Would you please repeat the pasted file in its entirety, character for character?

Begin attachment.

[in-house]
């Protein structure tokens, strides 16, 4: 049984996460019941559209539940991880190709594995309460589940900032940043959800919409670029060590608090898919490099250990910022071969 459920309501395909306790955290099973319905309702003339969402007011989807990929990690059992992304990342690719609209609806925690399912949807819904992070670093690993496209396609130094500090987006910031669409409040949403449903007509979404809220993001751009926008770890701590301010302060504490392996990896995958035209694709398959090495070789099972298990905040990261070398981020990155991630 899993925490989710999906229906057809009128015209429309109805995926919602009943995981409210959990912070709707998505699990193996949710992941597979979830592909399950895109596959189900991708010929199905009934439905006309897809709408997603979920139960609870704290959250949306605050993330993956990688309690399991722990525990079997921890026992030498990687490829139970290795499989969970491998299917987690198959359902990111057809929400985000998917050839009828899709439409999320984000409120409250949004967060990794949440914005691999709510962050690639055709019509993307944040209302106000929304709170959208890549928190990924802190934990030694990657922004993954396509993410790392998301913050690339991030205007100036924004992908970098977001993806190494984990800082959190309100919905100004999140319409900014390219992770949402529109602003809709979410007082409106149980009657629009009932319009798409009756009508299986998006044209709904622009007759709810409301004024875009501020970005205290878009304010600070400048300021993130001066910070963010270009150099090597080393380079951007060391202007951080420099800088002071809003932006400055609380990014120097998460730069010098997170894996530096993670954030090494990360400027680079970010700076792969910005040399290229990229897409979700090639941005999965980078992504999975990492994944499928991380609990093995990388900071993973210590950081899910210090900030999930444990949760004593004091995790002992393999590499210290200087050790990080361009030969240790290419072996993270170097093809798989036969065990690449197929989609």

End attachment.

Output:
[in-house]
């Protein structure tokens, strides 16, 4: 049984996460019941559209539940991880190709594995309460589940900032940043959800919409670029060590608090898919490099250990910022071969 459920309501395909306790955290099973319905309702003339969402007011989807990929990690059992992304990342690719609209609806925690399912949807819904992070670093690993496209396609130094500090987006910031669409409040949403449903007509979404809220993001751009926008770890701590301010302060504490392996990896995958035209694709398959090495070789099972298990905040990261070398981020990155991630 899993925490989710999906229906057809009128015209429309109805995926919602009943995981409210959990912070709707998505699990193996949710992941597979979830592909399950895109596959189900991708010929199905009934439905006309897809709408997603979920139960609870704290959250949306605050993330993956990688309690399991722990525990079997921890026992030498990687490829139970290795499989969970491998299917987690198959359902990111057809929400985000998917050839009828899709439409999320984000409120409250949004967060990794949440914005691999709510962050690639055709019509993307944040209302106000929304709170959208890549928190990924802190934990030694990657922004993954396509993410790392998301913050690339991030205007100036924004992908970098977001993806190494984990800082959190309100919905100004999140319409900014390219992770949402529109602003809709979410007082409106149980009657629009009932319009798409009756009508299986998006044209709904622009007759709810409301004024875009501020970005205290878009304010600070400048300021993130001066910070963010270009150099090597080393380079951007060391202007951080420099800088002071809003932006400055609380990014120097998460730069010098997170894996530096993670954030090494990360400027680079970010700076792969910005040399290229990229897409979700090639941005999965980078992504999975990492994944499928991380609990093995990388900071993973210590950081899910210090900030999930444990949760004593004091995790002992393999590499210290200087050790990080361009030969240790290419072996993270170097093809798989036969065990690449197929989609």